Metadata Report for BODC Series Reference Number 610105
No Problem Report Found in the Database
Public domain data
These data have no specific confidentiality restrictions for users. However, users must acknowledge data sources as it is not ethical to publish data without proper attribution. Any publication or other output resulting from usage of the data should include an acknowledgment.
The recommended acknowledgment is
"This study uses data from the data source/organisation/programme, provided by the British Oceanographic Data Centre and funded by the funding body."
The Chelsea Instruments Aquatracka is a logarithmic response fluorometer. It uses a pulsed (5.5 Hz) xenon light source discharging between 320 and 800 nm through a blue filter with a peak transmission of 420 nm and a bandwidth at half maximum of 100 nm. A red filter with sharp cut off, 10% transmission at 664 nm and 678 nm, is used to pass chlorophyll-a fluorescence to the sample photodiode.
The instrument may be deployed either in a through-flow tank, on a CTD frame or moored with a data logging package.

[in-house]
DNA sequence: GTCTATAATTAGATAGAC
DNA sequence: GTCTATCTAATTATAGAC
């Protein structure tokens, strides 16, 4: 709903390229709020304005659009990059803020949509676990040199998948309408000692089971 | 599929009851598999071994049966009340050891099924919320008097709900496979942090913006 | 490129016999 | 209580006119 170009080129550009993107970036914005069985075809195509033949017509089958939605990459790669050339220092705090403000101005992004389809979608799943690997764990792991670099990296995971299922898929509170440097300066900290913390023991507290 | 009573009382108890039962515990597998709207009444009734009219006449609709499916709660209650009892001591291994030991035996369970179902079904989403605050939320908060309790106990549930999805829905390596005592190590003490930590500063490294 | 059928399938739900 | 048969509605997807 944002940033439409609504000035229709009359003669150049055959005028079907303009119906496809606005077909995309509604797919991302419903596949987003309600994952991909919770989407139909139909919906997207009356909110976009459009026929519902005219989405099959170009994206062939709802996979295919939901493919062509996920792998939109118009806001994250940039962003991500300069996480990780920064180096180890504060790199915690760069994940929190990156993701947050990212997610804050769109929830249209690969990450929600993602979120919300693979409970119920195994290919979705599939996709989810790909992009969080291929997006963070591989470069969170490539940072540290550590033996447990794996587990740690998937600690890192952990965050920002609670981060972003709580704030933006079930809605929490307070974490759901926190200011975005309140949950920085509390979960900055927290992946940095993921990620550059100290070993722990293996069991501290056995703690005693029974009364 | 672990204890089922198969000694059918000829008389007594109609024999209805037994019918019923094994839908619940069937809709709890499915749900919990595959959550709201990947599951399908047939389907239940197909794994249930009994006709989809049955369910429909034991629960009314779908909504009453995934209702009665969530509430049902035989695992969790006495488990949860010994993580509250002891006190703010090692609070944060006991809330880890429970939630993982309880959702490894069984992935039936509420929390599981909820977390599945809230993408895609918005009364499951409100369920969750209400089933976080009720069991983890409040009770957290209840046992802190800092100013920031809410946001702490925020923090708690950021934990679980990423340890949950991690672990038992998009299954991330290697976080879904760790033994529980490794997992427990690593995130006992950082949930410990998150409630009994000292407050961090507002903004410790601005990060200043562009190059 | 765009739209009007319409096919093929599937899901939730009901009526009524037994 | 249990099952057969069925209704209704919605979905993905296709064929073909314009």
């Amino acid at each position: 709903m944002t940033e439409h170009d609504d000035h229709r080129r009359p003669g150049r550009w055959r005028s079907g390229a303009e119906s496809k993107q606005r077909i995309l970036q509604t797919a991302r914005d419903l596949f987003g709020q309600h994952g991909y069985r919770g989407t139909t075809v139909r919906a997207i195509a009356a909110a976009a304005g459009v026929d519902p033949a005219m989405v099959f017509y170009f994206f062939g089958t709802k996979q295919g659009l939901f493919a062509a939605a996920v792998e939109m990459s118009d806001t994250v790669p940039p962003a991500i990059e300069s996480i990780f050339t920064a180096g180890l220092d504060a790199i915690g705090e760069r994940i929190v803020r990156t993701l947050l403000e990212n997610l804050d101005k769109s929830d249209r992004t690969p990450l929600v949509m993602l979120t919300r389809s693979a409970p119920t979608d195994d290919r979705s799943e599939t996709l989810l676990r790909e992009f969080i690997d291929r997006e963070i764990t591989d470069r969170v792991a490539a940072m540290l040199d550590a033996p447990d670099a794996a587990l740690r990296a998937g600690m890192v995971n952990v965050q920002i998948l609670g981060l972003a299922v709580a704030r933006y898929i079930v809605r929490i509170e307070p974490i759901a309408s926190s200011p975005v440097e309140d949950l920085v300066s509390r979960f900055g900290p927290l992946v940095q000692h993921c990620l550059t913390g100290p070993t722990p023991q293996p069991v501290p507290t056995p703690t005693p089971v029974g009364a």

Further details can be found in the manufacturer's specification sheet.
WET Labs WETStar Fluorometers
WET Labs WETStar fluorometers are miniature flow-through fluorometers, designed to measure relative concentrations of chlorophyll, CDOM, uranine, rhodamineWT dye, or phycoerythrin pigment in a sample of water. The sample is pumped through a quartz tube, and excited by a light source tuned to the fluorescence characteristics of the object substance. A photodiode detector measures the portion of the excitation energy that is emitted as fluorescence.
|Chlorophyll WETStar||CDOM WETStar||Uranine WETStar||Rhodamine WETStar||Phycoerythrin WETStar|
|Excitation wavelength||460 nm||370 nm||485 nm||470 nm||525 nm|
|Emission wavelength||695 nm||460 nm||530 nm||590 nm||575 nm|
|Sensitivity||0.03 µg l-1||0.100 ppb QSD||1 µg l-1||-||-|
|Range||0.03-75 µg l-1||0-100 ppb; 0-250 ppb||0-4000 µg l-1||-||-|
|Depth rating||600 m|
|Response time||0.17 s analogue; 0.125 s digital|
|Output||0-5 VDC analogue; 0-4095 counts digital|
Kipp and Zonen Pyranometer Model CM6B
The CM6B pyranometer is intended for routine global solar radiation measurement research on a level surface. The CM6B features a sixty-four thermocouple junction (series connected) sensing element. The sensing element is coated with a highly stable carbon based non-organic coating, which delivers excellent spectral absorption and long term stability characteristics. The sensing element is housed under two concentric fitting Schott K5 glass domes.